Frederick was born in 1596, and from 1614 ruled over the County Palatinate of the Rhine, a historical territory of the Holy Roman Empire. Frederick married Elizabeth Stuart, daughter of King James I in 1613 and they made their home in Heidelberg where Frederick transformed the castle and its gardens into a palace worthy of the daughter of a king. In 1618 the kingdom of Bohemia rebelled against its catholic ruler and invited Frederick to take the throne. Perceiving it to be his holy duty, Frederick did so, putting himself in opposition to the Holy Roman Empire and losing his throne a scant year and four days later at the Battle of the White Mountain. He, Elizabeth and their young family forced to flee into exile in Holland.

In 1632 Frederick had his best chance of regaining his ancestral Palatine lands. The Swedish King Gustavus
Adolphus had entered the Thirty Years War with significant success. In January 1632 Frederick travelled to Mainz to join the Swedish king’s forces. William Craven of Ashdown went with him and shortly after his arrival fought alongside the Swedish forces at the taking of Kreuznach Castle. This was the famous occasion on which Gustavus praised Craven for his courage in battle. Sadly Gustavus had less of a good opinion of Frederick’s abilities and refused to give him a command.  Instead, Frederick went to visit his Palatinate lands, which had been devastated during the ongoing conflict, with towns burned and ruined.

It was still Frederick’s hope that the Swedes would take the rest of the German lands from the forces of the Holy Roman Emperor and that after this he would be restored as ruler of the Palatine. In November Gustavus Adolphus won the decisive victory at Lutzen, but it was at the cost of his own life. Frederick wrote to Elizabeth telling her that he would be coming to fetch her now that his German lands would be restored to him. Alas it never happened. On November 19th 1632 Frederick died of plague in Mainz in Germany.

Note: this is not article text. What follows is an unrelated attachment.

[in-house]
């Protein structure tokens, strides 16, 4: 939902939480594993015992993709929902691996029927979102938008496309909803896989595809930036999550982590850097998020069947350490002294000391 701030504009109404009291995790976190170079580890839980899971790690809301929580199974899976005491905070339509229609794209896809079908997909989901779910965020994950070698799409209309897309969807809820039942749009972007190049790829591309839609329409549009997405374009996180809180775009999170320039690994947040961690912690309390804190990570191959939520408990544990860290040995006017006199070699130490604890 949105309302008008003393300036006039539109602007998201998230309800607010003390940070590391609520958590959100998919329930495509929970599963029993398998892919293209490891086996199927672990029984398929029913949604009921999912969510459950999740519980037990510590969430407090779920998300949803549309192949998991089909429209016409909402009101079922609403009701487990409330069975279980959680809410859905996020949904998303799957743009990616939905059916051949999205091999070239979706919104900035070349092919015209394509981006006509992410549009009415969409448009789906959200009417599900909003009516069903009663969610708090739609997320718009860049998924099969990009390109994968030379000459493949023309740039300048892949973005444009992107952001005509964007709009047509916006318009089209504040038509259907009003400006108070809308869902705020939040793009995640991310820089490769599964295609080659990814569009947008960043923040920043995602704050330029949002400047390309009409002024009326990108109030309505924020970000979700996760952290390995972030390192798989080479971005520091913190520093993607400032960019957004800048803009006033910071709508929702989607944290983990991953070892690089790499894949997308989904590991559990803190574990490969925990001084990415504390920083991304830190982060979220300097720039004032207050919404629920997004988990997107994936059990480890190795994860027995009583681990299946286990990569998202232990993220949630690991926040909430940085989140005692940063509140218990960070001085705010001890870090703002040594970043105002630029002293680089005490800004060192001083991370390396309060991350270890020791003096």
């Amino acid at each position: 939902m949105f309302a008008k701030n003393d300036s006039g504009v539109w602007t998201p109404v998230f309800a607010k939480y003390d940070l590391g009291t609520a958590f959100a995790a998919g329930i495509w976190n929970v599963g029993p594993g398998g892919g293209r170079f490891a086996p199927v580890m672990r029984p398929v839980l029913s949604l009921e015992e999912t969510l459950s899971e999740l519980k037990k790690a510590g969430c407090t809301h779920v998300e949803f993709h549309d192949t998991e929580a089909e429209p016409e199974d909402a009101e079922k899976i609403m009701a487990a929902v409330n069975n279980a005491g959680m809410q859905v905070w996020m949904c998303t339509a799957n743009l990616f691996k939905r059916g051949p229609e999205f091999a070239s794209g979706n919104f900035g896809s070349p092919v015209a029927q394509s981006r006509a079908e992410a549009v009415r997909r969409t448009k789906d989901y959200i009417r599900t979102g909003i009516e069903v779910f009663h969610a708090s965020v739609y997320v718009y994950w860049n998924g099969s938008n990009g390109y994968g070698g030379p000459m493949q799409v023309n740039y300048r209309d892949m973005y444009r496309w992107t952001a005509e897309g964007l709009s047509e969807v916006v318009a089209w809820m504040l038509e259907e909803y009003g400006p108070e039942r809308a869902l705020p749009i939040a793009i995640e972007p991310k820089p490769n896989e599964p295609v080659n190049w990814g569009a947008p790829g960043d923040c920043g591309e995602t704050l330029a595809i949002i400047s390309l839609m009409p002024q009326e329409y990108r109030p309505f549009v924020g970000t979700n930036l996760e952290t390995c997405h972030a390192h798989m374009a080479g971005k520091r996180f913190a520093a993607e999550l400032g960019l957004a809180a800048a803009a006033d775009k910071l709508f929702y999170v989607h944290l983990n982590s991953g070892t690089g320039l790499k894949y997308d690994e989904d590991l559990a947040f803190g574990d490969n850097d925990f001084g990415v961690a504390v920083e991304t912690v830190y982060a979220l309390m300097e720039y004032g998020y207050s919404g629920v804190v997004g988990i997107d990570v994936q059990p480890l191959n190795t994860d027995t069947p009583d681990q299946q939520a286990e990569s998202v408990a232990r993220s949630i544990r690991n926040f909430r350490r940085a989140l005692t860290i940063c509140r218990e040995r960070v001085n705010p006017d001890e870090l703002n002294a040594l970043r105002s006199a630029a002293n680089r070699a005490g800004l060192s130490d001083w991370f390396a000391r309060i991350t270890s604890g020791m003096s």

It was another sixteen years before Charles Louis, Frederick’s heir, finally succeeded to the Palatinate. In 1632 he was only 15 and his uncle, the Duke of Simmern, was appointed administrator of the Palatine lands on his behalf. Meanwhile Elizabeth corresponded with her brother Charles I about a suitable place for Frederick to be buried. His embalmed body lay in Mainz for many months before it was taken to the town of Frankenthal and interred.

Peace did not last long.  In 1635 Frankenthal was threatened by enemy troops and the Duke of Simmern felt it would be wise to move Frederick’s body for fear it might be dug up and desecrated. Simmern fled to Metz, in France, taking Frederick’s coffin with him. From there the intention was to take him to Sedan for reburial in the mausoleum of his uncle, the Duke de Bouillon.  With an increase in hostilities, however, it was deemed to dangerous to travel.

Reports vary as to what happened next. Some historians suggest that Simmern arranged for Frederick’s burial secretly in Metz. Others suggest that he finally took the body to Sedan in September 1637. However when the mausoleum at Sedan was opened in the early 20th century, Frederick’s body was not there. Where Frederick’s tomb is we do not know. Elizabeth made no reference to her husband's burial in any of her correspondence and thus preserved the mystery of the final resting place of this “lost king.”

Thursday, February 13, 2014

Welcome to the 2014 season at Ashdown House

The Ashdown House blog will re-open next month in preparation for the new season, which starts on 2nd April.  We'll be featuring new photographs and new articles for 2014 including stories from our visitors and guest blogs. A very Happy Spring to everyone!